Detroit: Marijuana Depenalization Measure In Litigation

Detroit, MI: Proponents of a proposed municipal ballot measure to prohibit the criminal prosecution of adults who possess minor amounts of marijuana are appealing a city election commission ruling that would bar voters from deciding on the proposal this November.

Members of the Coalition for a Safer Detroit had collected over 6,000 signatures from registered voters to qualify the measure for the 2010 ballot. The Detroit Election Commission certified the signatures in June. However, last week the Commission voted 3 to zero to remove the proposal from the ballot – claiming that, if passed, the ordinance would be in conflict with state law.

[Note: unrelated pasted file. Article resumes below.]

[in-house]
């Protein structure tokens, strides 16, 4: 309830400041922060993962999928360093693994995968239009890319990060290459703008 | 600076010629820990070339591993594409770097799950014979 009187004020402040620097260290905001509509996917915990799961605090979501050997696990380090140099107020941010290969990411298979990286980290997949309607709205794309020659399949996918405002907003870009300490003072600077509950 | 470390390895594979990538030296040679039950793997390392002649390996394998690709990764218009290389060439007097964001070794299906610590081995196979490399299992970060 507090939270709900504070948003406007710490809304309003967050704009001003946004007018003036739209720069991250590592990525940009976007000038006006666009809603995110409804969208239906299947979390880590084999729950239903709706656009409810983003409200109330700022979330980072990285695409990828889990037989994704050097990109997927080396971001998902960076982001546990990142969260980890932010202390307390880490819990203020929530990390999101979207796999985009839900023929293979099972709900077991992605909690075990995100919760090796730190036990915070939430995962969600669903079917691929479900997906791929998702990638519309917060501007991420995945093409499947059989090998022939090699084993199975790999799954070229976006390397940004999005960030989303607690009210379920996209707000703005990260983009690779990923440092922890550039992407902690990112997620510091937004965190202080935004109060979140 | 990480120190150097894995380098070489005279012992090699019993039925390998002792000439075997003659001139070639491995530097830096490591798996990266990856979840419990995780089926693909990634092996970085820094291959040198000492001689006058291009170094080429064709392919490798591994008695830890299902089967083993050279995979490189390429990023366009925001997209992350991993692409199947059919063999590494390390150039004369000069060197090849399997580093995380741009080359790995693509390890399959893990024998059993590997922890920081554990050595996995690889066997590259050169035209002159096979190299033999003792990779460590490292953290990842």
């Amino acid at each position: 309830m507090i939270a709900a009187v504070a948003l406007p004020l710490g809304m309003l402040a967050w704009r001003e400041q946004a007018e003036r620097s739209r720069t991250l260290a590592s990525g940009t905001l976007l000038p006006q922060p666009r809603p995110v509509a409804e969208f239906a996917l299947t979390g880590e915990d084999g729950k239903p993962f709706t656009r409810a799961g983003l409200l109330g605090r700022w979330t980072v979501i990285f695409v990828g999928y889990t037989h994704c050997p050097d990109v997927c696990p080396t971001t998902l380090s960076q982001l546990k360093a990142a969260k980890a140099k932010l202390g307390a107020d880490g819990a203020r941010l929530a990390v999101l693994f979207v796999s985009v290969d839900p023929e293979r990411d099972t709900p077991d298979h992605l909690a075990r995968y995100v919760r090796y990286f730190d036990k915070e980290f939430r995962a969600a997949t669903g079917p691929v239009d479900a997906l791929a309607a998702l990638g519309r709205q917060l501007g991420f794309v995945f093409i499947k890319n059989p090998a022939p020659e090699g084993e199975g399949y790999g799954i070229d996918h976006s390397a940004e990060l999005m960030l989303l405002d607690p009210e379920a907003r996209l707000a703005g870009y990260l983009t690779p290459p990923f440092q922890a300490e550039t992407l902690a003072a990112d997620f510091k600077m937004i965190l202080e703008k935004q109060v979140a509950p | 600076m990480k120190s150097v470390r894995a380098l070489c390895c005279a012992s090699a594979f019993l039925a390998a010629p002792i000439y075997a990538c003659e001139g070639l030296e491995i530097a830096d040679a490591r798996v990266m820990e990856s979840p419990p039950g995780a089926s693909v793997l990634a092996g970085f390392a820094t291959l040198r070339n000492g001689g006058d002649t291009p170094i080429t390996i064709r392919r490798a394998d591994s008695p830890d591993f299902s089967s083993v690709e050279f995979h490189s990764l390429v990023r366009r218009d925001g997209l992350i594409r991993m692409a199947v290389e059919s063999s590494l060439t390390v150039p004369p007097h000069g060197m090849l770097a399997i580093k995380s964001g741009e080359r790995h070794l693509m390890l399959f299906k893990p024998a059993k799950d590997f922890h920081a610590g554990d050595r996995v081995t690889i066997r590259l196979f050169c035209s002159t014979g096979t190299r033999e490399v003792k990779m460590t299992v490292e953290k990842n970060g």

Coalition representatives are appealing the ruling. A hearing on the matter in Wayne County Circuit Court is scheduled for Thursday, August 26.

Proponents of the measure say that they will appeal the decision to the state Supreme Court, if necessary. They note that in 2004 Detroit voters approved Measure M, which amended the Detroit city criminal code so that local criminal penalties would no longer apply to any individual “possessing or using marijuana under the direction … of a physician or other licensed health professional.”

The Detroit Election Commission made no effort to legally challenge that measure.

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